1. The scarf which your majesty wears

The story of the Wingfields at Powerscourt begins with a grant of lands in north Wicklow to Sir Richard Wingfield (1550 – 1634) by Queen Elizabeth I in 1603. Richard was an army officer and adventurer from Sussex who arrived in Ireland during the Tudor conquest, soon after Elizabeth took the throne. He was the nephew of Sir William Fitzwilliam who probably arranged to have him come to Ireland. As well as soldiering on the continent, Richard was involved in the Nine Years’ War in Armagh fighting against the Earl of Tyrone’s Irish forces in 1594. After an injury, he returned to England, where family legend records that Queen Elizabeth, wishing to reward her “faithful and beloved soldier” for his soldiering, asked Sir Richard what he would like as a reward. He replied that “the scarf which Your Majesty wears will be sufficient reward for me.” The portrait of Richard shows him wearing the scarf, but of course, he would soon get a lot more.

Queen Elizabeth, ca 1596, by  by Nicholas Hilliard

Queen Elizabeth, ca 1596, by by Nicholas Hilliard

Sir Richard returned to Ireland in 1600, when he was appointed Knight Marshal of the military forces in Ireland. This led to his return to Ulster in that year, and to Kinsale the following year where he was involved in the defeat of the Irish forces at the Battle of Kinsale. Along with Lord Mountjoy, he was an English signatory on the Articles of Surrender of the Spanish forces at Kinsale.

After the defeat at Kinsale, the Tudor conquest progressed and the plantations of Ulster and elsewhere began. Richard applied for a grant of the territory known as Fercullen, a parcel of land about 30 square miles south of Dublin. It was of strategic importance as it formed a natural barrier between the Wicklow mountains and Dublin. For a period in the sixteenth century, Brian O’Toole was instated by Henry VIII in 1546 to hold the lands at Powerscourt in his “Surrender and Re-grant” policy of settlement. He was succeed by Phelim in 1549. However, the next 50 years saw a surge in rebellious activities, and Garrett O’Toole, was involved in an uprising in 1581, and having been captured at Glencree was beheaded. When Phelim finally died in 1603, an Inquisition at Kilmainham Gaol on 1st October 1603 found that his grandson Tirlagh had by the activities of his father forfeited the terms of their agreement, and hence no longer had the possession of Powerscourt.

Queen Elizabeth died later that year. Richard continued to display military prowess, including the defeat of the O’Doghertys at Derry in an Ulster rebellion against plantation in May 1608. The following year, James I confirmed the monarchy’s support of Wingfield by granting him the lands at Fercullen forever. The original grant stated:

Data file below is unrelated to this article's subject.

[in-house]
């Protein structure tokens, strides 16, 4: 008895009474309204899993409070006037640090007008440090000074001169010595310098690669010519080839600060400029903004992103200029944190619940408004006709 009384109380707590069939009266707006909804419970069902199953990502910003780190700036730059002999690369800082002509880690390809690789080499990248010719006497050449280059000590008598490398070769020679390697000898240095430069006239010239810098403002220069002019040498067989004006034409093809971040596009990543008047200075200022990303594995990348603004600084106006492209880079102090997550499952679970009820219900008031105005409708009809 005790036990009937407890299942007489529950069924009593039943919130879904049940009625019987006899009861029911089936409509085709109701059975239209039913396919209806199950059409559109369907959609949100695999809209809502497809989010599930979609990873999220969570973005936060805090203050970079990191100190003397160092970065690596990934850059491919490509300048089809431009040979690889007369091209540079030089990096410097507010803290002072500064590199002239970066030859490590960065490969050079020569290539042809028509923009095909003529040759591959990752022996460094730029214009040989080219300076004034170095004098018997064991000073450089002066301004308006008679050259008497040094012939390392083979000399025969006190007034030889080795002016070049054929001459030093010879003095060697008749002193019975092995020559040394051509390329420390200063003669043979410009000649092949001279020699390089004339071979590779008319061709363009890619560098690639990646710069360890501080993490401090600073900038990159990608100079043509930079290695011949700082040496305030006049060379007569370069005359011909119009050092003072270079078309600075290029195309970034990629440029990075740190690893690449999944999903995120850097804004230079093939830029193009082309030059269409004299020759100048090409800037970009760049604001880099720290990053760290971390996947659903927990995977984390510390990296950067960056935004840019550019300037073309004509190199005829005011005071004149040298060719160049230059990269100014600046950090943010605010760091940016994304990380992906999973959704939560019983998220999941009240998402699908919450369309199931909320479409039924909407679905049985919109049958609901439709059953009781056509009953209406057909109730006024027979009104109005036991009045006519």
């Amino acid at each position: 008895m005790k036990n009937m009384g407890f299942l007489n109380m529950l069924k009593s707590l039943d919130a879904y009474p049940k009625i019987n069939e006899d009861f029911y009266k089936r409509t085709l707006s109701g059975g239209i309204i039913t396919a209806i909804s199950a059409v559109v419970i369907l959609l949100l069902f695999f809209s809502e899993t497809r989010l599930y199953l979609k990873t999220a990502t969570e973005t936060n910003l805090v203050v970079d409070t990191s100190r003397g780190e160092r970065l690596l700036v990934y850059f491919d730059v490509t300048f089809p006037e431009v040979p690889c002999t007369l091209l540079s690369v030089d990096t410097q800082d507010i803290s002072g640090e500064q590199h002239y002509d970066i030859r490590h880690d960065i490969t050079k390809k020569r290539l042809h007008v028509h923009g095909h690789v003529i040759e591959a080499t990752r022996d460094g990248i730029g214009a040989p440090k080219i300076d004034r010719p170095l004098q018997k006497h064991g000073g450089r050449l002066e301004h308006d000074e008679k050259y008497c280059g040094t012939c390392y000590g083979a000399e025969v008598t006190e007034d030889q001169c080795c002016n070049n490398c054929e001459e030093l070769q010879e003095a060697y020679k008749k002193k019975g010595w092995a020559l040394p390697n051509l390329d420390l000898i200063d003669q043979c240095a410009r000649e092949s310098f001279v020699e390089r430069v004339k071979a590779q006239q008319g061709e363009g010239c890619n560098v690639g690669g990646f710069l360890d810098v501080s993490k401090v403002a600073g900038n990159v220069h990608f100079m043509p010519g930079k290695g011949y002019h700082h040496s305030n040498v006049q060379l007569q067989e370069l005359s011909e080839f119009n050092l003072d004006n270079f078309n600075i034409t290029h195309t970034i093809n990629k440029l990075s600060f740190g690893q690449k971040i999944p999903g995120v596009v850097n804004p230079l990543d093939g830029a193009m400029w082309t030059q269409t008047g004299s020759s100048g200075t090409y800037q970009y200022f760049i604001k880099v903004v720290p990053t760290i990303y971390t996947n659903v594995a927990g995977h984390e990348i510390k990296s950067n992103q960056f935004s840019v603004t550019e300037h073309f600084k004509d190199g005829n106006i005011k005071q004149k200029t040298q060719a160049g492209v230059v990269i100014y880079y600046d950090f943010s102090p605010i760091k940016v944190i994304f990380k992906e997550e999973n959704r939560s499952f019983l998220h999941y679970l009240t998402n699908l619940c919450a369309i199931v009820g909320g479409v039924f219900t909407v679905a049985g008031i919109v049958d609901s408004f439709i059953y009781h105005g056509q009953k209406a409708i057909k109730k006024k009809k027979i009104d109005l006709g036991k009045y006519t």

“the manor of Powerscourt, containing one ruinous castle… and all lands in the whole countrie of Fercullen conteininge in itself 5 miles in leinth and 4 in bredth, for the most part mountaine and stonie… to hold for 21 years at a rent of £6 Ierishe”.

The area (as well as the manor) became known as Powerscourt, and the parish that formed there took this name. The name Powerscourt probably derives from an earlier ownership of the Le Poer family, with Le Poer’s Court becoming Powerscourt. The “court” suggests there was a castle on the site, and as the Wingfield grant indicates, there was a ruined castle in 1609.

Sir Richard Wingfield, perhaps by Cornelius Janssen

Sir Richard Wingfield, perhaps by Cornelius Janssen

By now Richard was a senior figure in the Irish administration, and heavily involved in the plantation of Ulster. He was granted 2,000 acres in Dungannon, Co. Tyrone in 1610 (the Benburb Estate) and in 1613, he was granted lands at Wexford, along the border with Wicklow, named the Manor of Wingfield, where he was also involved in administering plantations. The Tyrone and Wexford estates remained in the family until the Land Acts of the 1880s.

In 1618, aged about 68, Richard was elevated to the Peerage of Ireland as Viscount Powerscourt. This cost him a considerable fee (2,000 pounds) which surprised some given that he did not have a direct heir, and thus the title would become extinct on his death. Perhaps it was the final achievement for the man who had everything.

After his death in 1635, the title expired as Richard and his wife, Frances Cromwell, had no children of their own. The lands and wealth he had accumulated over his lifetime passed to his cousin, Sir Edward Wingfield of Carnew, who married Anne Cromwell, a daughter of Sir Richard’s wife from her first marriage.


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